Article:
Is Imran Khan fighting a losing political battle? This is the question being asked after Nawaz Sharif left for London on his own terms, leaving the prime minister in a quandary that seems to be biting his soul.
Khan had painstakingly spun his political career around the single slogan of no tolerance for corruption, “NRO over my dead body.” Vowing never to spare the ‘corrupt,’ he promised to make them disgorge the ‘looted wealth,’ no matter what the cost. “I am a fighter, have fought all my life and never give in,” he claimed all along, emphasising that ‘corrupt’ will not escape the country.
The ‘corrupt’ Nawaz, however, not only escaped to London but also refused to submit indemnity bonds worth Rs7 billion to earn it. That bond was needed also as face-saving for Imran Khan, but Sharif publicly scoffed at the suggestion of giving even a symbolic face saving. With vengeance, Nawaz Sharif seemed to be making a political statement: No NRO to Imran.
After resisting, initially the prime minister relented and agreed to let him go on ‘humanitarian grounds.’ But the humanitarian facade did not last long, as suddenly he was confronted with backlash.
The permission to let Nawaz go was seen by many, even in his own party, as betrayal of the cause of fighting corruption. Backtracking on the ‘humanitarian’ narrative, the prime minister suddenly chose to cast doubt on the judicial system for permitting Nawaz to go abroad.
At a public ceremony in Abbottabad, Imran Khan talked on duality in the justice system that treated preferentially the rich and the powerful. Unprecedentedly, he publicly asked both the incumbent and CJP-in-waiting to restore public trust in the judiciary and even offered his support for it.
Alas, for Imran Khan, this salvo against the judiciary misfired when CJP Asif Saeed Khosa publicly dismissed the taunt over two judicial systems. “Don’t hurl taunts at us for favouring the powerful,” the CJP retorted in a rare public rejoinder. Permission to Sharif was granted by the prime minister himself and that the judiciary had only set modalities in this regard, the CJP said.
Puffing and fuming, Khan then changed tracks and cast doubt on the medics’ reports on the basis of which he had earlier given permission on humanitarian grounds. At a public event in his hometown Mianwali, he said that he was shocked to see the way Sharif had climbed the staircase of the aircraft. “After seeing him going up the plane’s stairs, I once again went through the medical reports which said he had a heart condition, malfunctioning kidneys and is a diabetic.” He ridiculed medical reports that claimed Nawaz suffered from 15 complicated ailments and was on the verge of death.
But the more he tried to convince sceptics that he neither wanted to let him out of jail, nor had he relented on his commitment to fighting corruption, the more it eluded him. A question that soon arose was: If Imran really did not want Nawaz to go abroad, then who did it? ISPR’s nauseating ‘same page’ statement just when the question was being asked only further compounded the woes.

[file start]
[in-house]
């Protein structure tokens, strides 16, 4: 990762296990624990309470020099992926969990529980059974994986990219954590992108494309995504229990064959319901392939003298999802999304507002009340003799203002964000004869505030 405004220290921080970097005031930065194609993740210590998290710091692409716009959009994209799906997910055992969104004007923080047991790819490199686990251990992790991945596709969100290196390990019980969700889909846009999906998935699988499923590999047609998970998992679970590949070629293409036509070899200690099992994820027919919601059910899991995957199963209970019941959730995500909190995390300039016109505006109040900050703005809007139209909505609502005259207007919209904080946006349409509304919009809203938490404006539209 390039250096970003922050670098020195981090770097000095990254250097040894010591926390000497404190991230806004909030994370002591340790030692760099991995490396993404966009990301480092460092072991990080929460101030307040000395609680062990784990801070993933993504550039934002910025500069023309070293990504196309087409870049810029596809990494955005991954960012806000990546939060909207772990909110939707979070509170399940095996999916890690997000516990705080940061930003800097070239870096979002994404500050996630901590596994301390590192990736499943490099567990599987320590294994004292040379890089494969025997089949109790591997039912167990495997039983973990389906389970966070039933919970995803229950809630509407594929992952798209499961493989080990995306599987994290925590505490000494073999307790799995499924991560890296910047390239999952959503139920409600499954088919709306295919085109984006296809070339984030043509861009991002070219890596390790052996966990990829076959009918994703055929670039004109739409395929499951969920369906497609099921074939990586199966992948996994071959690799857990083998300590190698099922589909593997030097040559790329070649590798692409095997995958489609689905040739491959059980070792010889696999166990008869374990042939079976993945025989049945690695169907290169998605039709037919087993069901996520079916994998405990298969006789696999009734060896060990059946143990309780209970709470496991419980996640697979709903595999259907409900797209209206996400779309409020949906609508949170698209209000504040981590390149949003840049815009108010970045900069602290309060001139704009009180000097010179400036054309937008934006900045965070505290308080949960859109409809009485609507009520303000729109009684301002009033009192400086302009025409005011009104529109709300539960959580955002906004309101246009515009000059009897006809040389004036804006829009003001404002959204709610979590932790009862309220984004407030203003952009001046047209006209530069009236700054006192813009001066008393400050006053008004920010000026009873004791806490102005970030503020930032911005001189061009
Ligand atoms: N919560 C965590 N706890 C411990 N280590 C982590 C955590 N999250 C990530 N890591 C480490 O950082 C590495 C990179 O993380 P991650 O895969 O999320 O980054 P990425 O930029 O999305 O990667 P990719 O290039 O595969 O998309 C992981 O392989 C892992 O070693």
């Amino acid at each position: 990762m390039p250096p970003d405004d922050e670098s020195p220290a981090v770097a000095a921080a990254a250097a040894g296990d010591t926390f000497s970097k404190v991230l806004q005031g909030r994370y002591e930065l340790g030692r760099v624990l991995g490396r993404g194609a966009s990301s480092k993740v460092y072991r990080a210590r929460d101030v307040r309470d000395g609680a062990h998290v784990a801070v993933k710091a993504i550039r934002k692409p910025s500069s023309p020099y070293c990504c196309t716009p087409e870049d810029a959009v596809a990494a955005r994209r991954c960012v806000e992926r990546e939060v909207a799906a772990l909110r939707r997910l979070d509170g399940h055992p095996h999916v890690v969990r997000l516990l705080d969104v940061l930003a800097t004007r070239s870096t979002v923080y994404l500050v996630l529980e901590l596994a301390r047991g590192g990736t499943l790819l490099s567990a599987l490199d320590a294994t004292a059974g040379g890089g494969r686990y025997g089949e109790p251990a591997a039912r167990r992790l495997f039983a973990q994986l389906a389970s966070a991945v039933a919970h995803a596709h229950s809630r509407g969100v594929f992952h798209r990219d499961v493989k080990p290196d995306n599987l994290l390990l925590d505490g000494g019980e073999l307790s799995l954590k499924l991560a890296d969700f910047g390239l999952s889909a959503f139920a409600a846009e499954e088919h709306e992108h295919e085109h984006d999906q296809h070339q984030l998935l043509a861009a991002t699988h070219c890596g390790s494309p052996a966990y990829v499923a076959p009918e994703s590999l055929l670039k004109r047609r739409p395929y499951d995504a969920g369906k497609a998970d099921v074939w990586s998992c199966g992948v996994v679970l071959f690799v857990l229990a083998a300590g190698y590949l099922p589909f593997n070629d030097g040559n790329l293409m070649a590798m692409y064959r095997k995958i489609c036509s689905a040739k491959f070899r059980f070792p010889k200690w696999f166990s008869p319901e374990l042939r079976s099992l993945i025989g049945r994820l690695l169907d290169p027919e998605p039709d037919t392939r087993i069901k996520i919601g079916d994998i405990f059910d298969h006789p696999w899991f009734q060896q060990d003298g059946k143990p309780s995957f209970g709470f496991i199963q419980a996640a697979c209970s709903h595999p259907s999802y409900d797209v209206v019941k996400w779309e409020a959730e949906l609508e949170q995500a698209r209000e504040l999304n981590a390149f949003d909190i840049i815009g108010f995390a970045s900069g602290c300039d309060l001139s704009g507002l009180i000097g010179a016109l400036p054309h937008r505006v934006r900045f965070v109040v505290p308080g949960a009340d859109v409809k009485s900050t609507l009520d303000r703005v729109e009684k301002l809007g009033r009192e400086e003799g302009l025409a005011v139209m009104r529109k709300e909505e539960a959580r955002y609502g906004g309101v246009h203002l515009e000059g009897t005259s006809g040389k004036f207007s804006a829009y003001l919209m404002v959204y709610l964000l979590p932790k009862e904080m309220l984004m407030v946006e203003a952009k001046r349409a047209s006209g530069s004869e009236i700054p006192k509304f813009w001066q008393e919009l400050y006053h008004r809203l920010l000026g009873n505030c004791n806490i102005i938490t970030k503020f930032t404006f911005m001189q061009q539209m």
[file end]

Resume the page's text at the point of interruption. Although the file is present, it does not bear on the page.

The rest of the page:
It seemed like an admission that an unwilling government indeed had been asked to endorse the decision taken by backseat drivers placing both on the ‘same page.’ It also meant that Imran Khan was not a free agent and was beholden to the mystifying entities that helped bring him to power.
The chance to own the decision, declare it to be responsible, humane and in national interest and also dispel the impression that it had been taken by some others was irretrievably lost to the government. This must have made the prime minister twist and turn. As shadows lengthened, the prime minister made two swift and thoughtless moves for damage control. He first appointed a recently retired army general as chief executive of CPEC Authority, and then moved the judiciary to defer the treason case verdict put off against General Musharraf.
The shadows, however, seem to lengthen not only for Imran but also for those who may have arm-twisted him into taking the decision. People no longer believe the ‘same page’ mantra which has long overrun its course. With each passing day the manoeuvres by backseat drivers controlling the state vehicle become self-evident.
Even opponents of Imran acknowledge that the mysterious media censorship, banning of specific newspapers and shutting some TV broadcasts in selected parts of the country, or the mysterious phone calls to media outlets are not the doings of the government. The Faizabad dharna case verdict of Supreme Court has served to reinforce such perceptions. Asma Jehangir’s petition in the apex court questioning scores of channels owned by ISPR may reveal more than what meets the eye when it is finally heard and decided.
Punjab is the bastion of political and military power. ANP Rahbar late Abdul Wali was once asked whether he foresaw that the games played with the Constitution and mandate of the people will ever come to an end. “Yes, it will happen when the people of Punjab will rise against it,” Wali Khan cryptically remarked, adding that he hoped for the day. Is it that the powers behind Nawaz’s departure have sensed the dangers of keeping a three time Punjabi prime minister caged for too long that could make the prediction of Wali Khan come true?
The shadows are lengthening, not only for Imran Khan but also for those who are on the same page with him. Not only Imran Khan but some others may be fighting a battle that cannot be won.
The writer is a former senator